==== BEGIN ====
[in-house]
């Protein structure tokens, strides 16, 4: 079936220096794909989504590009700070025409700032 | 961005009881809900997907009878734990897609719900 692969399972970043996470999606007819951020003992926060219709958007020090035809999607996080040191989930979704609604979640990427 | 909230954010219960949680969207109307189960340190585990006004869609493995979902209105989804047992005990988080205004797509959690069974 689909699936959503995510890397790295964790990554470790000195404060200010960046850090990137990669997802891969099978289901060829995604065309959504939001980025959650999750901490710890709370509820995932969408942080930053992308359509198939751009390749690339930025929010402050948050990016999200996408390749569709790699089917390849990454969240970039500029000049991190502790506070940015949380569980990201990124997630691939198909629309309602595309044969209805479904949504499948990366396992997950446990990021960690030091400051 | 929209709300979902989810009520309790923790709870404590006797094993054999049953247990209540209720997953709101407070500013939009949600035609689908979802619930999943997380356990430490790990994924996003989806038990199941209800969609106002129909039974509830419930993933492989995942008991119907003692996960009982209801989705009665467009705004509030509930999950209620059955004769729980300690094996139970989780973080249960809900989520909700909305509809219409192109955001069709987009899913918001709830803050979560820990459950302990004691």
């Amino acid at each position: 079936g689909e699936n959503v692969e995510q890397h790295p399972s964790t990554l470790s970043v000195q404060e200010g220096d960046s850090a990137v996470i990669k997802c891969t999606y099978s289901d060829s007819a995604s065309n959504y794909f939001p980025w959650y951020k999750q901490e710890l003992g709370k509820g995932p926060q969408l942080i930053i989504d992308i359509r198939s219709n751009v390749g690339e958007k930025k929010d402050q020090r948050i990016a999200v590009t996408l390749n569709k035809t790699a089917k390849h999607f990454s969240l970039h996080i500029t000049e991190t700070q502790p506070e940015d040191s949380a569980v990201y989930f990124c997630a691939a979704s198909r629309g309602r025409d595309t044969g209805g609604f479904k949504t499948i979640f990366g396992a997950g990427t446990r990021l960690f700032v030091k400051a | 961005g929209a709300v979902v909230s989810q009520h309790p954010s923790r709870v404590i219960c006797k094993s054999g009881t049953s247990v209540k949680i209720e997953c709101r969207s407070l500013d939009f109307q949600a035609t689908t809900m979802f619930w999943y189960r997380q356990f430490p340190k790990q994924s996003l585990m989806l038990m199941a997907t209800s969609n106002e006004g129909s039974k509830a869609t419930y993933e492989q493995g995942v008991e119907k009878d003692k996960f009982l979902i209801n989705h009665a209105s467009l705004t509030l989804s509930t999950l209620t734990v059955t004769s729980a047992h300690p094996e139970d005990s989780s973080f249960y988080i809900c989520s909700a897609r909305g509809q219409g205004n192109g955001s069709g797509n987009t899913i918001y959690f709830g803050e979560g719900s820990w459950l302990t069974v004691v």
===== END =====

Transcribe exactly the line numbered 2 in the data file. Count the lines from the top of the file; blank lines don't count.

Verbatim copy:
């Protein structure tokens, strides 16, 4: 079936220096794909989504590009700070025409700032 | 961005009881809900997907009878734990897609719900 692969399972970043996470999606007819951020003992926060219709958007020090035809999607996080040191989930979704609604979640990427 | 909230954010219960949680969207109307189960340190585990006004869609493995979902209105989804047992005990988080205004797509959690069974 689909699936959503995510890397790295964790990554470790000195404060200010960046850090990137990669997802891969099978289901060829995604065309959504939001980025959650999750901490710890709370509820995932969408942080930053992308359509198939751009390749690339930025929010402050948050990016999200996408390749569709790699089917390849990454969240970039500029000049991190502790506070940015949380569980990201990124997630691939198909629309309602595309044969209805479904949504499948990366396992997950446990990021960690030091400051 | 929209709300979902989810009520309790923790709870404590006797094993054999049953247990209540209720997953709101407070500013939009949600035609689908979802619930999943997380356990430490790990994924996003989806038990199941209800969609106002129909039974509830419930993933492989995942008991119907003692996960009982209801989705009665467009705004509030509930999950209620059955004769729980300690094996139970989780973080249960809900989520909700909305509809219409192109955001069709987009899913918001709830803050979560820990459950302990004691």